Oracle, SAP Goal: Speedy Analytics

 
 
By Dennis Callaghan  |  Posted 2002-12-16 Print this article Print
 
 
 
 
 
 
 

Software will give firms more timely analysis of data to better manage their businesses.

Oracle Corp. and SAP AG are building software to analyze data within their enterprise applications, but some users say the new and enhanced tools will have to prove themselves more effective than existing business intelligence tools from third-party developers.

The goal of the software from the ERP (enterprise resource planning) software makers is to give corporations more timely analysis of data to better manage their businesses.

Oracle plans to introduce new functions in its Daily Business Intelligence software at its Oracle AppsWorld show in San Diego next month. The features will expand users ability to analyze data from outside the Redwood Shores, Calif., companys Financials software, including data from Oracle Human Resources, Customer Relationship Management and Supply Chain Management applications.

The enhancements, which build off the release last week of analytic tools in Oracle Financials 11.5.8, will include such things as pre-built reports based on key performance indicators and user roles, Oracle officials said.

Separately, SAP, of Walldorf, Germany, this week will announce 3.1 Content, a new module that provides a library of report definitions and mappings for business applications that can be immediately ported into a data model usable for analysis. 3.1 Content negates the requirement that users build a data model to extract information from an application because it extracts report definitions and provides mappings, templates and user roles for specific business areas, officials said.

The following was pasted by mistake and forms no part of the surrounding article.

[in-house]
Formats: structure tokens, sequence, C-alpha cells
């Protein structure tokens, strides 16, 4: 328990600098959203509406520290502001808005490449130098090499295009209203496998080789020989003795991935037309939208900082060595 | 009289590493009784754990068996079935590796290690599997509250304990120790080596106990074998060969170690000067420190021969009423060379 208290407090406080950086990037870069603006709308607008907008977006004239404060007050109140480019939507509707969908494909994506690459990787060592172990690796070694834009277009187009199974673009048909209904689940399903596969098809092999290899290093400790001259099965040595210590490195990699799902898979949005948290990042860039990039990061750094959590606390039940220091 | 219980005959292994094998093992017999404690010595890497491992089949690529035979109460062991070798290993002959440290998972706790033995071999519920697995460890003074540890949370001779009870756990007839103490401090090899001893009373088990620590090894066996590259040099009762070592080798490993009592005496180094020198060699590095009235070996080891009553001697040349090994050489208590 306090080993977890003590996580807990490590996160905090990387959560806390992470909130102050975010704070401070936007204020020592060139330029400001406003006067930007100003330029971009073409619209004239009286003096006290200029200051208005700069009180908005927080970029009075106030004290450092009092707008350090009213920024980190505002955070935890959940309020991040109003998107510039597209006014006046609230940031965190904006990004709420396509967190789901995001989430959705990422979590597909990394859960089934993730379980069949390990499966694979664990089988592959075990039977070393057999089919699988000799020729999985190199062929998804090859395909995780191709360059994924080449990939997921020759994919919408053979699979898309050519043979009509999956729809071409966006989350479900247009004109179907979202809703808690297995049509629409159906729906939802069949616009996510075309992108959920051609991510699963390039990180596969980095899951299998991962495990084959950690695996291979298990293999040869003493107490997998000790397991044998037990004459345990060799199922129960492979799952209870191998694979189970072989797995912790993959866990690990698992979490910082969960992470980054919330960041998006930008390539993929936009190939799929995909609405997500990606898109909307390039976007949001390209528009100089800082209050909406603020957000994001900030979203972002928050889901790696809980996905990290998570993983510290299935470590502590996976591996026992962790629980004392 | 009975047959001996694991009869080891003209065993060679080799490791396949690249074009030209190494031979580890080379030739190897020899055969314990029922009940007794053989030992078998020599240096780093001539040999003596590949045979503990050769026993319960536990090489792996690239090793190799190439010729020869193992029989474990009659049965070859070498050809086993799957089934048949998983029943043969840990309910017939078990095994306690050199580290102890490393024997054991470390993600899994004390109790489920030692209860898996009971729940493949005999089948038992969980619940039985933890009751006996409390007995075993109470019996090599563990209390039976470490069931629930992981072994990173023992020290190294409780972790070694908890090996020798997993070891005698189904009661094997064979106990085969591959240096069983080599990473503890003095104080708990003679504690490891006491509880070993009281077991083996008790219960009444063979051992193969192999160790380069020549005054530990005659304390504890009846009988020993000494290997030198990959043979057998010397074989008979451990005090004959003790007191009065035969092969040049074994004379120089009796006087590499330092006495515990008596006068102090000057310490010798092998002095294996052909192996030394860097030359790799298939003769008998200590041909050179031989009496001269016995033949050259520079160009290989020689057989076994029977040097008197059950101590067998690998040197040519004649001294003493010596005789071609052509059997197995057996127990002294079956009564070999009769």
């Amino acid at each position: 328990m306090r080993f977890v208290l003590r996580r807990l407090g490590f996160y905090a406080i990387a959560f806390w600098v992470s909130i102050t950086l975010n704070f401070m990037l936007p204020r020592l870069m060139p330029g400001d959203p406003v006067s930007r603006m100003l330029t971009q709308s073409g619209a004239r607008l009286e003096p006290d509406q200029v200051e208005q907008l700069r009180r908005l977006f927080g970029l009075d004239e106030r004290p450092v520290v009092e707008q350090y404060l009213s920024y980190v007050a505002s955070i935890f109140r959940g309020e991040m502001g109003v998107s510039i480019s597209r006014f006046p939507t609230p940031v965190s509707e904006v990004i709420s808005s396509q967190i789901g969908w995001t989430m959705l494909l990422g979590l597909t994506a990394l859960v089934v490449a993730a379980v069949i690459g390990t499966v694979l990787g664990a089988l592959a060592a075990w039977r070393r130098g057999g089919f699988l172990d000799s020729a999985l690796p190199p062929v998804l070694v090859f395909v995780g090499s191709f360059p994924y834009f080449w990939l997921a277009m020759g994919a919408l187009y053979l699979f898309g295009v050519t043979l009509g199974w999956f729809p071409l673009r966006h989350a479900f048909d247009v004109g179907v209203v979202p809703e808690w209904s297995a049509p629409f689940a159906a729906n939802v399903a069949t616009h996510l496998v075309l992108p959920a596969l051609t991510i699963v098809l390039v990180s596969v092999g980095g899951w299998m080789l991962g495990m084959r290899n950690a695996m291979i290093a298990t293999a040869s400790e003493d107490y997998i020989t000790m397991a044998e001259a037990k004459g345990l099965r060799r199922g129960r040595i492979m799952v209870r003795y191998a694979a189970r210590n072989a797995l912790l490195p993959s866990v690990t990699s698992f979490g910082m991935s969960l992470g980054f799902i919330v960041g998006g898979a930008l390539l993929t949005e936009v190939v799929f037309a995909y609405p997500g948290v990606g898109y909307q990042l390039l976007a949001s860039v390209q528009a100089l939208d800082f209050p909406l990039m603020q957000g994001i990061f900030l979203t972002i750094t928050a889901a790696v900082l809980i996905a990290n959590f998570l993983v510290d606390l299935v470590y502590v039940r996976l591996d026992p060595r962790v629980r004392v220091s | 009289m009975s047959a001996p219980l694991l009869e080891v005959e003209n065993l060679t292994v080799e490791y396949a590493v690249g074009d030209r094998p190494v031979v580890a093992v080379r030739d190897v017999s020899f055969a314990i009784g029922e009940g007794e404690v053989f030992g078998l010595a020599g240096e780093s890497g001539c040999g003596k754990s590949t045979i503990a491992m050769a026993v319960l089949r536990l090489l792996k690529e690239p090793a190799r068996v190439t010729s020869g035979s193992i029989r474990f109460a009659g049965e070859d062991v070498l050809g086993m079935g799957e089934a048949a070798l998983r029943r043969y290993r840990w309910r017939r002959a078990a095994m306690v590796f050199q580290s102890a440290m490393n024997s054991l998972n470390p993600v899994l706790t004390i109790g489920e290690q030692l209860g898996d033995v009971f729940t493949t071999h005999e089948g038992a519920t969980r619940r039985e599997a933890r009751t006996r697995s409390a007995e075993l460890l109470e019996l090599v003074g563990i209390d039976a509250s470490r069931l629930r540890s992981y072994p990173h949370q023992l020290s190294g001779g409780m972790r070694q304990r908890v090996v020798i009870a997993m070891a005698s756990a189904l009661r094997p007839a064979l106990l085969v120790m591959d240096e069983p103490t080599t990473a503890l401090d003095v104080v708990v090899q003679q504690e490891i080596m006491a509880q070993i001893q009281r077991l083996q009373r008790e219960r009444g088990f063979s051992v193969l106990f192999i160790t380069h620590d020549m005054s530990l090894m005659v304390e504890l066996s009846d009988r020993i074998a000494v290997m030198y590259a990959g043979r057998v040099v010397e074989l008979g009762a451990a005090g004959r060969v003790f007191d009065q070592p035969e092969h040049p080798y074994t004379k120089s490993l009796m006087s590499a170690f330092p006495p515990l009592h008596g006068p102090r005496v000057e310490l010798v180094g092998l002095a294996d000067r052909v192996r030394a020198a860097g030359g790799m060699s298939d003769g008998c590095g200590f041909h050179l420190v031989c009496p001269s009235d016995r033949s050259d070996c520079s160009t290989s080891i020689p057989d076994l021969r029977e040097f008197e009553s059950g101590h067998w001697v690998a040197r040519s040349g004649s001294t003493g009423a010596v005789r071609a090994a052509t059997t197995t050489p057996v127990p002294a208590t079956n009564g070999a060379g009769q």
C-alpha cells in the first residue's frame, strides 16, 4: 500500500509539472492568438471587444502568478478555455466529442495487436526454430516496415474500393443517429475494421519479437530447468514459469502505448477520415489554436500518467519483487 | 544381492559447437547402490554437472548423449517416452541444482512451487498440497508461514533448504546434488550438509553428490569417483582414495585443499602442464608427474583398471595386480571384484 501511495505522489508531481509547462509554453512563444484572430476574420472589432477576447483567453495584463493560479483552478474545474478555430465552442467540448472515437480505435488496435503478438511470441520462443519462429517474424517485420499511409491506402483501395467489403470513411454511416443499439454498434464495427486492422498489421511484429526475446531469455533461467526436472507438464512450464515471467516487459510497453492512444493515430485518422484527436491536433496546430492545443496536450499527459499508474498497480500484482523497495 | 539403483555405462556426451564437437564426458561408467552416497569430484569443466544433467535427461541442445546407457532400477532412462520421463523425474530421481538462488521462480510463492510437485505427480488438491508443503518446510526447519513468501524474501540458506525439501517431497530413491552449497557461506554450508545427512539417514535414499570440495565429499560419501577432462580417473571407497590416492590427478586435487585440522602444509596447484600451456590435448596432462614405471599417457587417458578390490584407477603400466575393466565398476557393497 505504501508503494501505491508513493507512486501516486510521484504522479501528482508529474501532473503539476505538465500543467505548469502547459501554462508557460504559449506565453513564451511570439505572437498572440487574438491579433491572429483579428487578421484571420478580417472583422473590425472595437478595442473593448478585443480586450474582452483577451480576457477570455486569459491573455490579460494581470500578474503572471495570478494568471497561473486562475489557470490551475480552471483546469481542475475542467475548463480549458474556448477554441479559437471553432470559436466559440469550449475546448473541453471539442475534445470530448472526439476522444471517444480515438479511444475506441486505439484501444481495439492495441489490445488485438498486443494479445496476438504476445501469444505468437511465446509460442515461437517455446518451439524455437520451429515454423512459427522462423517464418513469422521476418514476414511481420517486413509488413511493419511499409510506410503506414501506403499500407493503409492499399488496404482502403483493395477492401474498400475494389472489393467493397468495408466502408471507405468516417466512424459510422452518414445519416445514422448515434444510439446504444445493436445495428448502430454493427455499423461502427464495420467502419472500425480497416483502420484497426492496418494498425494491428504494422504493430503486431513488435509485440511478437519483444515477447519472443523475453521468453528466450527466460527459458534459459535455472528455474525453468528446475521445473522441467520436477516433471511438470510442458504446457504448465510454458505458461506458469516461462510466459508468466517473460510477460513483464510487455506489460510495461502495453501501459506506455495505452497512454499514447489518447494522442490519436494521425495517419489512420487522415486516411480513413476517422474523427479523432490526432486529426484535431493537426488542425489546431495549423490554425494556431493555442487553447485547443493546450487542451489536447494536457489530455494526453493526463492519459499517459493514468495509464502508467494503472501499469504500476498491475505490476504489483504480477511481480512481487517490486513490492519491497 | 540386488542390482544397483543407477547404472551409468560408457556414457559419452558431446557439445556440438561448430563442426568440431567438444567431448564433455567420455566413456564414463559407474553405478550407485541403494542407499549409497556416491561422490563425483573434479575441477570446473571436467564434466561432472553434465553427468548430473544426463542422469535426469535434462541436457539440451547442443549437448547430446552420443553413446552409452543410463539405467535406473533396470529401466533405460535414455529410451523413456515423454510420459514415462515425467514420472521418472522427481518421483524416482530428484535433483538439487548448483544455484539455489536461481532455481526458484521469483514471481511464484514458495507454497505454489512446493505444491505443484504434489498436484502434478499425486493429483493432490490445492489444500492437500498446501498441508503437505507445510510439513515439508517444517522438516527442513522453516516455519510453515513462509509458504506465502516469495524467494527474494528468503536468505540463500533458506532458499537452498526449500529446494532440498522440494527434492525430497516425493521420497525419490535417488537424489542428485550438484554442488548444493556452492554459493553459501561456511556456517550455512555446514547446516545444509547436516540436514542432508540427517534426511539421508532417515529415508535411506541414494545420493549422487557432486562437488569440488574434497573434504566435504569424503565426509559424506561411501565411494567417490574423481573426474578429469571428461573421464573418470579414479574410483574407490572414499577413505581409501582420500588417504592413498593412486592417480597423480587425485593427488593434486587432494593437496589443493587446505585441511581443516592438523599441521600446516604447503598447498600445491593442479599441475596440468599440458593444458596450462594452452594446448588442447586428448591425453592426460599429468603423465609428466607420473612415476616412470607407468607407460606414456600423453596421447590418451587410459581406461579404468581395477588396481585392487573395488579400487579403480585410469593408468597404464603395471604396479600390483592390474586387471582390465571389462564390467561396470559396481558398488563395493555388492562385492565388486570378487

Oracle and SAP officials argue that they are in a better position to provide analysis of data in their applications because they understand the processes most intimately. Oracle officials also said that users of the 11i applications would be getting better drill-down capabilities because they can query the transaction database directly, rather than extracting data and loading it into a warehouse.

But not all users are convinced. Verizon Communications Inc. uses enterprise applications from SAP and PeopleSoft Inc. Scott Pelham, director of financial planning and analysis at Verizon, evaluated analysis tools from SAP and PeopleSoft and said that while they worked well on data from their own systems, they did not fare as well when fed data from other systems.

"One of the metrics we analyze is revenue per access line," explained Pelham, in Coppell, Texas. "We dont keep that in our ERP system, and we wouldnt want to. If all your data resides in your ERP system, then [the ERP vendors analytic products] would work well for you. But [when managing business performance], you have to look at a lot of different metrics like this, and not all of them reside in ERP."

Oracles effort to tap data from different applications will initially be slowed because the software is not integrated at every level, said Gartner Inc. analyst Bill Hostmann, in Stamford, Conn.

Oracle officials said their applications are integrated. The company will enhance integration next year with the Enterprise Planning and Budgeting product, which replaces the sales and financial analyzers, as well as with an integrated Activity Based Management tool, sources said.

 
 
 
 
 
 
 
 
 
 
 

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